hide Matching Documents

The documents where this entity occurs most often are shown below. Click on a document to open it.

Document Max. Freq Min. Freq
Rebellion Record: a Diary of American Events: Documents and Narratives, Volume 7. (ed. Frank Moore) 163 1 Browse Search
Comte de Paris, History of the Civil War in America. Vol. 4. (ed. Henry Coppee , LL.D.) 116 0 Browse Search
Rebellion Record: a Diary of American Events: Documents and Narratives, Volume 8. (ed. Frank Moore) 68 0 Browse Search
Robert Underwood Johnson, Clarence Clough Buell, Battles and Leaders of the Civil War. Volume 3. 62 0 Browse Search
Rebellion Record: a Diary of American Events: Documents and Narratives, Volume 10. (ed. Frank Moore) 52 0 Browse Search
Benson J. Lossing, Pictorial Field Book of the Civil War. Volume 3. 46 0 Browse Search
Horace Greeley, The American Conflict: A History of the Great Rebellion in the United States of America, 1860-65: its Causes, Incidents, and Results: Intended to exhibit especially its moral and political phases with the drift and progress of American opinion respecting human slavery from 1776 to the close of the War for the Union. Volume II. 40 0 Browse Search
Frederick H. Dyer, Compendium of the War of the Rebellion: Regimental Histories 34 14 Browse Search
Philip Henry Sheridan, Personal Memoirs of P. H. Sheridan, General, United States Army . 24 0 Browse Search
Joseph T. Derry , A. M. , Author of School History of the United States; Story of the Confederate War, etc., Confederate Military History, a library of Confederate States Military History: Volume 6, Georgia (ed. Clement Anselm Evans) 22 0 Browse Search
View all matching documents...

Browsing named entities in Rebellion Record: a Diary of American Events: Documents and Narratives, Volume 7. (ed. Frank Moore). You can also browse the collection for Rossville (Georgia, United States) or search for Rossville (Georgia, United States) in all documents.

Your search returned 82 results in 4 document sections:

teenth to report to Major-General Granger at Rossville, which he did at daylight on the twentieth, d the approaches from the Chickamauga toward Rossville, and the extension of our left. The roar use his discretion, determined to retire on Rossville, where they arrived in good order, took postent out rations and ammunition to meet me at Rossville. I determined to hold the position until nisix A. M. on the road about half-way between Rossville and Chattanooga, to cover the movement. Thear of the line of battle, and marched toward Rossville, to endeavor to form a junction with the trooga, he directed me to go out on the road to Rossville, collecting all the troops possible, and repnolds, my left resting on the La Fayette and Rossville road, near McNamus's house, the right thrownearly in the direction of the La Fayette and Rossville road. I found myself the only general officived orders from General Thomas to retire on Rossville, which I did quietly and in perfect order, t[36 more...]
ds, and as long as possible, and if over-powered, to fall back to Rossville, renew the fight there, and then, if he could not sustain himself another route, directed the two brigades to fall back at once to Rossville, get a supply of rations for three days, and hold themselves in rck with General Granger's troops, and remained in the vicinity of Rossville until the sounds of battle in the direction whence I had come att had but a handful left as it retired, toward nightfall, upon the Rossville road, but the men must have done gallant fighting or they would nat it might mean. A longitudinal gap in Mission Ridge admits the Rossville road into Chattanooga Valley, and skirts along a large corn-fieldwas sent by the latter to bring over an ammunition-train from the Rossville road. The train had fallen into the hands of the enemy, but the e army of the Cumberland. At night General Thomas fell back to Rossville, four miles from Chattanooga, around and in which city the army l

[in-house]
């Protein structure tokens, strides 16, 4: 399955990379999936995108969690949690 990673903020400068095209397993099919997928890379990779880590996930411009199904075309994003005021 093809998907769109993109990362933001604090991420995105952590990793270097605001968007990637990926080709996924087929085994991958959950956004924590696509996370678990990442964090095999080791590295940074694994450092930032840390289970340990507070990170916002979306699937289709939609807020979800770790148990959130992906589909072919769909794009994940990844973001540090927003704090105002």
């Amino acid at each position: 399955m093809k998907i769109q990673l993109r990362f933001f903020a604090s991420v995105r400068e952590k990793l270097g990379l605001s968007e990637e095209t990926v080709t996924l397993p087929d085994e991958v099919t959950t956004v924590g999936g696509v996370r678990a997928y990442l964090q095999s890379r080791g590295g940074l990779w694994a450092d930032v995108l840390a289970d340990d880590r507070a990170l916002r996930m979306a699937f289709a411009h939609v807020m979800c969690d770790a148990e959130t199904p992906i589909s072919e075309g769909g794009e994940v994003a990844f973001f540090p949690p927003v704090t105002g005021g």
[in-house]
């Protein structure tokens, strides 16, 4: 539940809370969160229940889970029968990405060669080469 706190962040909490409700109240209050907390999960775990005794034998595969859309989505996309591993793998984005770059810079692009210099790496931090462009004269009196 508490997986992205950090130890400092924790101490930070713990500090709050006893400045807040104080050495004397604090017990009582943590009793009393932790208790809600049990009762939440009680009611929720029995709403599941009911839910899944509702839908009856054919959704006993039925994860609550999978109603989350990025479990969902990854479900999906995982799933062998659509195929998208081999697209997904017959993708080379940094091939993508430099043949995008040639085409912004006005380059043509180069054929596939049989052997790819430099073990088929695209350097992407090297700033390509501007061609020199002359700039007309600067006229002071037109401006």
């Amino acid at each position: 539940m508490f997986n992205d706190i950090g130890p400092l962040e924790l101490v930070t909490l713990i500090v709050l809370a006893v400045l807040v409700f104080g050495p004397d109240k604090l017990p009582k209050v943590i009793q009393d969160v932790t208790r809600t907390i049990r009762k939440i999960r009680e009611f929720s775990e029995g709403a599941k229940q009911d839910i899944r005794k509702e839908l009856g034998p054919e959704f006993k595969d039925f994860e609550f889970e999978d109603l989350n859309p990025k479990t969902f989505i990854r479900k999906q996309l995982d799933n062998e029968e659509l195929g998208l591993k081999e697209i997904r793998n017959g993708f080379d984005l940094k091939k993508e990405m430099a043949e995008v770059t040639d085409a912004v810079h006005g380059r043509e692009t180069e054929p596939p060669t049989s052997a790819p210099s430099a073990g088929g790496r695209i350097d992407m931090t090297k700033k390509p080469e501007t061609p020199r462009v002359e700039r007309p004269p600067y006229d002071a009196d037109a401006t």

the spur of Lookout Mountain, and encamp at Rossville, distant five miles from Chattanooga. Gener Harker, with his brigade, was moved back to Rossville, and by night made a reconnoissance up the Rdirection, while the road to Chattanooga via Rossville is nearly north or south. We hold the riversterly along the Chickamauga and the road to Rossville. On the morning of the nineteenth I rode totain if the main road from Gordon's Mills to Rossville was clear, and if practicable to ascertain i that he had gone to Chattanooga. I rode to Rossville, where I expected to find some troops and toch covered the road leading from Ringgold to Rossville, but was easily made to keep a respectful dit daylight he broke up camp, started back to Rossville, and arrived there at one o'clock P. M. of tgned to him, and held it until he marched to Rossville from the field of battle, at ten o'clock P. st, while halting near Kelly's house, on the Rossville and Lafayette road, I received an order from[17 more...]
is sixty-five miles south-west of Chattanooga, on the Coosa River, at the point of confluence of the Etawah and Estanalsh. The wagon-road from Chattanooga to Rome, known as the Lafayette Road, crosses Mission Ridge into Chickamauga Valley at Rossville, and, proceeding in a south-westerly direction, crosses Chickamauga Creek, eleven miles from Chattanooga, at Lee and Gordon's Mills, and, passing to the east of Pigeon Mountain, goes through Lafayette, distant some twenty-two miles from Chattannt to the rear, and caused the captured banners to be collected to be sent to Richmond, and prisoners to be counted and sent to the rear. He then ordered the troops under arms, and marched them down the Chattanooga road until they came near to Rossville, where Forrest and Pegram were thundering away with their batteries at the retreating enemy, there had them filed to the right, and thrown down the Chickamauga Creek, that they might rest from their fatigues and be in good position to move upon